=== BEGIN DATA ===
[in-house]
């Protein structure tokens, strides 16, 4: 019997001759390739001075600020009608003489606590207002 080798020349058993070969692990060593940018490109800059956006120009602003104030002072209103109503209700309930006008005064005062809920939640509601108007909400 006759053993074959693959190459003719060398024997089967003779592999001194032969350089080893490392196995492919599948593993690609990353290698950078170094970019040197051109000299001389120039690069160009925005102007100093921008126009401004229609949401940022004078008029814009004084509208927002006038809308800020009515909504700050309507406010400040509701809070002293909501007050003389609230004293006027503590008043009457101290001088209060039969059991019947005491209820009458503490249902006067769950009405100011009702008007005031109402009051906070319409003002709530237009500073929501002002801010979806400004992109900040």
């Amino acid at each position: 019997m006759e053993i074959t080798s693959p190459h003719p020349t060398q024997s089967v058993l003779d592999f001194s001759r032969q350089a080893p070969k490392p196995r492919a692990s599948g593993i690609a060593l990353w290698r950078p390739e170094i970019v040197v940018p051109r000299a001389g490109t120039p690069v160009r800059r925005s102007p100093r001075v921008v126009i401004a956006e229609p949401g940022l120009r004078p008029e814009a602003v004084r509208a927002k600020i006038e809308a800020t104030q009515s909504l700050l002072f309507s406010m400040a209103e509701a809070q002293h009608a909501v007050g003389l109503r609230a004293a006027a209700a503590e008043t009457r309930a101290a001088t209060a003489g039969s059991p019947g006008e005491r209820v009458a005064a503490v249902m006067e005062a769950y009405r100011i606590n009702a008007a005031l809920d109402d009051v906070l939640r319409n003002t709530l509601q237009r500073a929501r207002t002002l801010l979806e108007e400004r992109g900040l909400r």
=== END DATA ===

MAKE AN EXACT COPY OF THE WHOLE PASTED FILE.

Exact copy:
[in-house]
């Protein structure tokens, strides 16, 4: 019997001759390739001075600020009608003489606590207002 080798020349058993070969692990060593940018490109800059956006120009602003104030002072209103109503209700309930006008005064005062809920939640509601108007909400 006759053993074959693959190459003719060398024997089967003779592999001194032969350089080893490392196995492919599948593993690609990353290698950078170094970019040197051109000299001389120039690069160009925005102007100093921008126009401004229609949401940022004078008029814009004084509208927002006038809308800020009515909504700050309507406010400040509701809070002293909501007050003389609230004293006027503590008043009457101290001088209060039969059991019947005491209820009458503490249902006067769950009405100011009702008007005031109402009051906070319409003002709530237009500073929501002002801010979806400004992109900040």
């Amino acid at each position: 019997m006759e053993i074959t080798s693959p190459h003719p020349t060398q024997s089967v058993l003779d592999f001194s001759r032969q350089a080893p070969k490392p196995r492919a692990s599948g593993i690609a060593l990353w290698r950078p390739e170094i970019v040197v940018p051109r000299a001389g490109t120039p690069v160009r800059r925005s102007p100093r001075v921008v126009i401004a956006e229609p949401g940022l120009r004078p008029e814009a602003v004084r509208a927002k600020i006038e809308a800020t104030q009515s909504l700050l002072f309507s406010m400040a209103e509701a809070q002293h009608a909501v007050g003389l109503r609230a004293a006027a209700a503590e008043t009457r309930a101290a001088t209060a003489g039969s059991p019947g006008e005491r209820v009458a005064a503490v249902m006067e005062a769950y009405r100011i606590n009702a008007a005031l809920d109402d009051v906070l939640r319409n003002t709530l509601q237009r500073a929501r207002t002002l801010l979806e108007e400004r992109g900040l909400r």